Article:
In the first part of this blog series, I defined end-to-end quality for the Automotive industry. Here I’d like to go into a bit more detail about some of the unique characteristics of this industry that are driving the need to adopt this holistic approach.
First: Complexity. Let me give you a real-world example. Several years ago, I was working with a small tier supplier in Stuttgart. They produced the rear mirror for a specific vehicle. They told me that the BOM for the mirror was hundreds of pieces. 20 years ago, that product was just 1, maybe 2 pieces. Today, with electronic controls, heating, color of the mirror, remote adjustment, etc., that product has become highly complex.
This type of tier supplier has not historically had to manage this kind of complexity. Today, they really struggle. They may receive the design and drawing from the car manufacturer, or an external partner, that specifies only the external requirements. They are asking for a “black box,” so to speak, that must behave in a very specific way. But they don’t specify the internal parts or requirements for the product.
So, the engineering expertise for the tier supplier has increased dramatically. They now need to manage the entire product lifecycle, with many more performance variables. They also need to handle change management within the product lifecycle.
Second: Regulation. The relationship between tier suppliers and car manufacturers is highly regulated. There are a host of standards, like ISO 9000, 9001, ISO TS 16-949 (with its new release this October), among others. These kinds of standards, together with the large Automotive associations, create an extremely codified set of interactions between the OEM and supplier. For a new supplier, or an existing supplier to certify a new part, there is a list of steps and formal documents codified by the standards and supported by the associations. Either you follow those definitions, those templates, the complete set of information, you cannot be a supplier of those OEMs.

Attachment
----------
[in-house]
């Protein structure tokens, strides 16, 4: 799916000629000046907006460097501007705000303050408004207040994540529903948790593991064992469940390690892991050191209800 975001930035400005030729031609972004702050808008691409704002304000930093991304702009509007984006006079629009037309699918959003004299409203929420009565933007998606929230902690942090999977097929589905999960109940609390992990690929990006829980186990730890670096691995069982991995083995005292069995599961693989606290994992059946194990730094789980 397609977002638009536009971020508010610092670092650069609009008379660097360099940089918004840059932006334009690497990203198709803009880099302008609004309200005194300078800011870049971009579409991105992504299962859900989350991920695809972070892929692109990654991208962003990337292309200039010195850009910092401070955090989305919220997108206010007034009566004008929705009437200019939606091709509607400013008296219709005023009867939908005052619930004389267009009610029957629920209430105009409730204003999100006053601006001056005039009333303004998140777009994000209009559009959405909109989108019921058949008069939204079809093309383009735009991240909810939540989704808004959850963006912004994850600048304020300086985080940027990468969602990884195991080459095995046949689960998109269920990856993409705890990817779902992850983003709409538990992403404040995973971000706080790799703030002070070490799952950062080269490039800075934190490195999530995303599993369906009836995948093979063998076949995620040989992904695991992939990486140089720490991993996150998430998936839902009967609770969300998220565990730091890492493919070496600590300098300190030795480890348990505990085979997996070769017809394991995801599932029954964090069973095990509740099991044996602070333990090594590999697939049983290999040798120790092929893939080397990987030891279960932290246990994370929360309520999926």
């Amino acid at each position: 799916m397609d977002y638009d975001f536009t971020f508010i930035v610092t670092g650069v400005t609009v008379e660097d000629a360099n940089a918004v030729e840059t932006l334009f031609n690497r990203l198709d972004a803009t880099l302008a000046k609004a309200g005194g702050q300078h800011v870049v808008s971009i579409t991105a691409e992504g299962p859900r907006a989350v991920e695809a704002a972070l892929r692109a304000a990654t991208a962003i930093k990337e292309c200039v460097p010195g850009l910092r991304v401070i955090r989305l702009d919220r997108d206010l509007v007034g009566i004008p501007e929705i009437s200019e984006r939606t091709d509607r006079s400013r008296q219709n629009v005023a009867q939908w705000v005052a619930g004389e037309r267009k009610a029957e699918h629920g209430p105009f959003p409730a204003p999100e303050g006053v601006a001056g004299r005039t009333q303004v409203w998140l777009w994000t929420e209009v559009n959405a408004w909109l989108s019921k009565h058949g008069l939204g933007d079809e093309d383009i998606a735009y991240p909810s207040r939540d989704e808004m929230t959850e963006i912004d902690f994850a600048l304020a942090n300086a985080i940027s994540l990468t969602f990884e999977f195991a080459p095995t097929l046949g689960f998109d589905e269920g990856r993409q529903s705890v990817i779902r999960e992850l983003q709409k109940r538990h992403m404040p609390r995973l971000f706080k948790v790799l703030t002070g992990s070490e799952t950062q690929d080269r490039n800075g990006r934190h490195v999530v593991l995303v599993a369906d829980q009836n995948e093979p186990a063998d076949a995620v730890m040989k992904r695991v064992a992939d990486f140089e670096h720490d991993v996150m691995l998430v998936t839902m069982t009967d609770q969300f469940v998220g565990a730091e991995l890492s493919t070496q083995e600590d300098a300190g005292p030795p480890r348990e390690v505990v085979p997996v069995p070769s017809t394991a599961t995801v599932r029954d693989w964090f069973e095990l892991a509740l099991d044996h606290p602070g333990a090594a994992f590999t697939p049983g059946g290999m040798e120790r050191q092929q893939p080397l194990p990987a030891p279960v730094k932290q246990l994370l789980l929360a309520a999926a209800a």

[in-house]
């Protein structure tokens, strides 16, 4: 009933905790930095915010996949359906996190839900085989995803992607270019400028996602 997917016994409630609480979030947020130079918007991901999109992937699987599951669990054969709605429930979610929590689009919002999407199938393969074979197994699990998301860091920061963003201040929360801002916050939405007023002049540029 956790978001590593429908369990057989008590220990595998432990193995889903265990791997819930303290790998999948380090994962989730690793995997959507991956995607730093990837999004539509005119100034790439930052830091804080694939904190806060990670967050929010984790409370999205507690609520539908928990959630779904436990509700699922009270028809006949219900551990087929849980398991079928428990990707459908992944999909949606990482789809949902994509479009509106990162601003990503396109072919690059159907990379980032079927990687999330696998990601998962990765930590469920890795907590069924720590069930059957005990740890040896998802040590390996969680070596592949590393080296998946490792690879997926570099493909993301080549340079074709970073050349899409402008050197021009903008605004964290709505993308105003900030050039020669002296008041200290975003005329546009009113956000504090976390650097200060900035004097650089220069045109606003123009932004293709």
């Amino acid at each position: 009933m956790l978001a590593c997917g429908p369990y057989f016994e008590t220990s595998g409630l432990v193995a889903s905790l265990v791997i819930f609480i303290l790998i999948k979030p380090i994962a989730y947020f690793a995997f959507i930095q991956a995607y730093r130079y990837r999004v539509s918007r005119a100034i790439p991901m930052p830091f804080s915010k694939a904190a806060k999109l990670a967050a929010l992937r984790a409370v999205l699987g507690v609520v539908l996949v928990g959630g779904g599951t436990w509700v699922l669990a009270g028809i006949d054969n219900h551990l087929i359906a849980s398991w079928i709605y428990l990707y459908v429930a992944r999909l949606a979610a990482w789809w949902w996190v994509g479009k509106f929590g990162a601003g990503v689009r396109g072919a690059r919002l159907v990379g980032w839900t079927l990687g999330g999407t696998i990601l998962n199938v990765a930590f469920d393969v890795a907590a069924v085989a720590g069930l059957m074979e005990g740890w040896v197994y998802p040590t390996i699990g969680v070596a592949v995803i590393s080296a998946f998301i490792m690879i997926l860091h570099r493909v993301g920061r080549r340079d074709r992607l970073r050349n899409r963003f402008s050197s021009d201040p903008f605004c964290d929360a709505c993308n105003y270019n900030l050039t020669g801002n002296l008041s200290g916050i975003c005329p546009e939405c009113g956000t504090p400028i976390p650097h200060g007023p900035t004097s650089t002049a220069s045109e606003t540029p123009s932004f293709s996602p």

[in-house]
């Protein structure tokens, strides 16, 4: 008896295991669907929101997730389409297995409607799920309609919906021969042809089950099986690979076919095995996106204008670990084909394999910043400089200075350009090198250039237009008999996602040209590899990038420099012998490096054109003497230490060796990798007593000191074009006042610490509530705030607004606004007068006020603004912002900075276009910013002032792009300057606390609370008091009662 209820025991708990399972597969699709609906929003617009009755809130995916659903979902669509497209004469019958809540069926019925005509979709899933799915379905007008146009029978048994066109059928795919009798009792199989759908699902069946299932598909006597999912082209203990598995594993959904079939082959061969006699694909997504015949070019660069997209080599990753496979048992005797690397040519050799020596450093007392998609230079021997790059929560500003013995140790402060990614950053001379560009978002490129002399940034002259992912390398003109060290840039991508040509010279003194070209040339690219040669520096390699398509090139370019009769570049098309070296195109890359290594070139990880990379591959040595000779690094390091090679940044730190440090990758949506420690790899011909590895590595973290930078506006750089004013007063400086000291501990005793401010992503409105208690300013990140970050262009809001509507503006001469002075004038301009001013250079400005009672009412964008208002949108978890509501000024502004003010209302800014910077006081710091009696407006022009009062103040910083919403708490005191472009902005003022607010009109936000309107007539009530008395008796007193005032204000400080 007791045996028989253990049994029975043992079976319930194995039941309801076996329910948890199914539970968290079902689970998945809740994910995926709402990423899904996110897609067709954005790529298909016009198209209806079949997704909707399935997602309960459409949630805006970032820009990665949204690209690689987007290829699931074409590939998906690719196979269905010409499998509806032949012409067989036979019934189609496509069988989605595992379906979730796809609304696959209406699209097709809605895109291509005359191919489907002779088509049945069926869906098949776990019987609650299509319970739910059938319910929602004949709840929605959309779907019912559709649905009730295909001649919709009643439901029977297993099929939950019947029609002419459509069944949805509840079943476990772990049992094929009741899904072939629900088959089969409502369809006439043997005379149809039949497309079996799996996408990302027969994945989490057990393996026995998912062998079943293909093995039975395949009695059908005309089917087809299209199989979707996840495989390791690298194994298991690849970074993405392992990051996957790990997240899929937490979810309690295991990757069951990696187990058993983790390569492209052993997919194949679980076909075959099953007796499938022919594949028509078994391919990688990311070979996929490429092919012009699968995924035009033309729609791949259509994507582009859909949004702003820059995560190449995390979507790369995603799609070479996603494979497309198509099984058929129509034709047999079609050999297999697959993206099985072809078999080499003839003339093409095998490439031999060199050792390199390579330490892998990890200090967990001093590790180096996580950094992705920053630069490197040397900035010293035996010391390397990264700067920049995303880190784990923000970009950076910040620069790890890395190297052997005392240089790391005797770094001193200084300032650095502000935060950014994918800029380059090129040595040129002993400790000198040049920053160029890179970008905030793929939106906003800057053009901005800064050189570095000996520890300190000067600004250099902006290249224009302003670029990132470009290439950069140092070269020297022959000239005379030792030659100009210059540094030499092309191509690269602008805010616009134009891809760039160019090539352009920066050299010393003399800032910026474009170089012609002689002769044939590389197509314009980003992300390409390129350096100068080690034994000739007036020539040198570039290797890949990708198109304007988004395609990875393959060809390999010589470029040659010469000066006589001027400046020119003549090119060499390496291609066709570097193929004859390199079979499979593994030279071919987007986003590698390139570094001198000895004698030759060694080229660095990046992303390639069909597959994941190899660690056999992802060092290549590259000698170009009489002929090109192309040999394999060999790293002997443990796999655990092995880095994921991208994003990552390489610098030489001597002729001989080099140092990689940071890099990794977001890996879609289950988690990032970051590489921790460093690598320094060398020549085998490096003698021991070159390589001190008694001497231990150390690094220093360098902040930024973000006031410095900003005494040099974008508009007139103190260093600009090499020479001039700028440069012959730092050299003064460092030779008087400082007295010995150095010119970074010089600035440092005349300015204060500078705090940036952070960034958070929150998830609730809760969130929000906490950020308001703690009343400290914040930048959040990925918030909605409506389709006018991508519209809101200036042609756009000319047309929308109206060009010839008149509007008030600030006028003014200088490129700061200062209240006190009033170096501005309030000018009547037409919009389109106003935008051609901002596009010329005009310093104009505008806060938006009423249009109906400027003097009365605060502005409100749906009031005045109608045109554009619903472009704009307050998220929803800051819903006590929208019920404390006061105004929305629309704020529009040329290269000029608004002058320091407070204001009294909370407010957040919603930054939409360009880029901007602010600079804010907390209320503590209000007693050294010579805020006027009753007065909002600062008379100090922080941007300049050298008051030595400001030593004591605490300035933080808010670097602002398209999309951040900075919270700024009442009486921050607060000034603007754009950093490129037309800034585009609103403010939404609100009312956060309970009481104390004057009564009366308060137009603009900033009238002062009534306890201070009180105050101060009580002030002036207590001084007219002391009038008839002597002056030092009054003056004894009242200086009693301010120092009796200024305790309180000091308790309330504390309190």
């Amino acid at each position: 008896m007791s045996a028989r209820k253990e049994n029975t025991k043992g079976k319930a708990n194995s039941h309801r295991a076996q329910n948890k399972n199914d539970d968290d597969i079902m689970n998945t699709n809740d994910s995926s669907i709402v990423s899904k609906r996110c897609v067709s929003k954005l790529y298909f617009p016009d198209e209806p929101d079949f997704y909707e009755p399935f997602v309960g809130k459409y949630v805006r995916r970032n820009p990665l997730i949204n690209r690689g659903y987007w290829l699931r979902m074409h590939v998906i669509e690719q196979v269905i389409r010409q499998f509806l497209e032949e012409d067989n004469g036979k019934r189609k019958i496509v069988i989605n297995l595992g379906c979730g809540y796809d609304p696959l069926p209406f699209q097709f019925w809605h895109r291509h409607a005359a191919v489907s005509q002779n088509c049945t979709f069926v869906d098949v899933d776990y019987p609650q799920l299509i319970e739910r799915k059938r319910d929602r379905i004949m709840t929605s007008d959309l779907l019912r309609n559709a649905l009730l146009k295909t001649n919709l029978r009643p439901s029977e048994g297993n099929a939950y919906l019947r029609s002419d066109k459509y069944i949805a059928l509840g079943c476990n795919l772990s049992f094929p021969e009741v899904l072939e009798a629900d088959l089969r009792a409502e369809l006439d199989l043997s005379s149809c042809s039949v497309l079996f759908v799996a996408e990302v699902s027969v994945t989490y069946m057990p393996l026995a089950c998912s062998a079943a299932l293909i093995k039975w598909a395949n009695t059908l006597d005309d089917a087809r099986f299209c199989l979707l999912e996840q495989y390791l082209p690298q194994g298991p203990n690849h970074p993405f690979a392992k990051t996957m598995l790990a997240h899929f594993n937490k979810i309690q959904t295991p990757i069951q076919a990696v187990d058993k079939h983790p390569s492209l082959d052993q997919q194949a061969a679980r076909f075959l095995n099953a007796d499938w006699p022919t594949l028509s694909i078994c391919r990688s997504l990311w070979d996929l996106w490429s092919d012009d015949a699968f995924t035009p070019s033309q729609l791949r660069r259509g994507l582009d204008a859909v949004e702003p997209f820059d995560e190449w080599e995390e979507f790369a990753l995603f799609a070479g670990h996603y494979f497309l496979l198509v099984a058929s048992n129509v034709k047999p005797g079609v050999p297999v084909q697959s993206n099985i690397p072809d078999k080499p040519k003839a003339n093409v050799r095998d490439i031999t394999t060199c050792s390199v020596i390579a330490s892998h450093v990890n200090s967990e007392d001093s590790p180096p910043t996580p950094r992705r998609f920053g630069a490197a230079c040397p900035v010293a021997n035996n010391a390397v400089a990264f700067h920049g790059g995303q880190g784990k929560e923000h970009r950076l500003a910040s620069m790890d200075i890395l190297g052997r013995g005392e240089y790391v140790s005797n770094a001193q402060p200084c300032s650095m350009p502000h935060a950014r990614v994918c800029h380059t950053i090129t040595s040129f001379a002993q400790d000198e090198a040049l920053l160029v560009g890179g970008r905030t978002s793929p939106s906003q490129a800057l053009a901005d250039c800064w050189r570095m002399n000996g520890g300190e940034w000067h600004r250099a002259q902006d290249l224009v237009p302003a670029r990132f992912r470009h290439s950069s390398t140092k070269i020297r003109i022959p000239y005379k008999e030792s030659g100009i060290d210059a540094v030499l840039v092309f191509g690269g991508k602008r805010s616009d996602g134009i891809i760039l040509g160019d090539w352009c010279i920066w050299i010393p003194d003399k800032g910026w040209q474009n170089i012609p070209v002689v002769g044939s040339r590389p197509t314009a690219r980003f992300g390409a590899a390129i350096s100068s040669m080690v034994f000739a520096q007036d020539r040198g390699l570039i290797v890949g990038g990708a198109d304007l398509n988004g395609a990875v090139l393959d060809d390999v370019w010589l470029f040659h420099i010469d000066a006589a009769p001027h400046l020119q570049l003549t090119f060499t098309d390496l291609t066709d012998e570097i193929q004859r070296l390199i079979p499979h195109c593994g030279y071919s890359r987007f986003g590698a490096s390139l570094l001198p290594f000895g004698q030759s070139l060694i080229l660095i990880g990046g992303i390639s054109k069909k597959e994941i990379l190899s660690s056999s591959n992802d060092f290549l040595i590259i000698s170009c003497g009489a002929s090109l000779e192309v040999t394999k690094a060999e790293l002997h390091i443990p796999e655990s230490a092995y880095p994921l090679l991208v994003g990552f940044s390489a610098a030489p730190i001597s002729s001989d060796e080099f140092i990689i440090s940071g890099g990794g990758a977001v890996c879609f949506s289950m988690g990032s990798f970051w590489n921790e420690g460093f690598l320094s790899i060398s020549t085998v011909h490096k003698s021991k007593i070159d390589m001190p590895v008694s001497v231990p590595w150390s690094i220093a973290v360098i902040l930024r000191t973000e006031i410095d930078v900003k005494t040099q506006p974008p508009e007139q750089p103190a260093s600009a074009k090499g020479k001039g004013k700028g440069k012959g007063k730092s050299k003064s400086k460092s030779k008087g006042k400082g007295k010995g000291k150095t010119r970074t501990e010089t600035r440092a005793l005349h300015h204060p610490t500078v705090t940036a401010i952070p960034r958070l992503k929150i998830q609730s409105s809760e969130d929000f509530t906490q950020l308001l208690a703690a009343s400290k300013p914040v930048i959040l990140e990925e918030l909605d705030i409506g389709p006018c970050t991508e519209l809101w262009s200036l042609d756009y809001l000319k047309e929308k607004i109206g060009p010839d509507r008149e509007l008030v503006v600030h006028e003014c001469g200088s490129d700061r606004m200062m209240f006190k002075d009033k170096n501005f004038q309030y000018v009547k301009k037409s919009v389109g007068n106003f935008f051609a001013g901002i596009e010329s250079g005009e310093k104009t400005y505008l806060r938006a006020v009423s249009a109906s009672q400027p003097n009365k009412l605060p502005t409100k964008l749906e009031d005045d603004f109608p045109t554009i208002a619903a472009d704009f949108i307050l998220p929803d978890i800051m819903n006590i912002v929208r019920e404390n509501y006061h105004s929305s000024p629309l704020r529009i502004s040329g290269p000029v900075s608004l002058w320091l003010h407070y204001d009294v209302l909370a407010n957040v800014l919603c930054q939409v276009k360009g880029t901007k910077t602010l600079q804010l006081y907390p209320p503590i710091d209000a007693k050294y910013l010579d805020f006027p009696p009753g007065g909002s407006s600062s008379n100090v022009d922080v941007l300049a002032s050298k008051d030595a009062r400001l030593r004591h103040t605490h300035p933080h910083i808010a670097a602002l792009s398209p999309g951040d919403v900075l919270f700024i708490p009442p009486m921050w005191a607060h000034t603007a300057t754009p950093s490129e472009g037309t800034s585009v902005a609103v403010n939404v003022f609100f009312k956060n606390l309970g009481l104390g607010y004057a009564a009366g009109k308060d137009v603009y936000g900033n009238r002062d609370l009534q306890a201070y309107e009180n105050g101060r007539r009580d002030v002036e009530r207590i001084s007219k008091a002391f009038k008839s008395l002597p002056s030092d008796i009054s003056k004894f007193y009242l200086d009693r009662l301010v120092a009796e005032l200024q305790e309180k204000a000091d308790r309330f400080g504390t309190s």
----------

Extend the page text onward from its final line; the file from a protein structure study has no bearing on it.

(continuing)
Third: Geographic and Infrastructural Disparity. In this industry, we’ve seen a lot of mergers and acquisitions. Larger automotive tiers have acquired smaller tier manufacturers because they have certain technologies, or are in close proximity to the OEMs. These manufacturers are now operating companies with different technologies, different levels of maturity in quality.
With an end-to-end solution, which is not only on premise, but has the capability to be managed in a centralized way, these types of companies have the ability to engineer globally, and execute locally. Now you are able to align standards and provide access to more sophisticated quality tools and techniques. Global manufacturers have greater control to guarantee levels of quality across these disparate plants. An enterprise, end-to-end quality management system is allowing the synchronization of the quality expectation and capabilities of the entire supply chain.
In the next blog in this series, I’ll give you my perspective on how quickly the Automotive industry is adopting this holistic approach to quality, and what it means for the various members of the Automotive supply chain.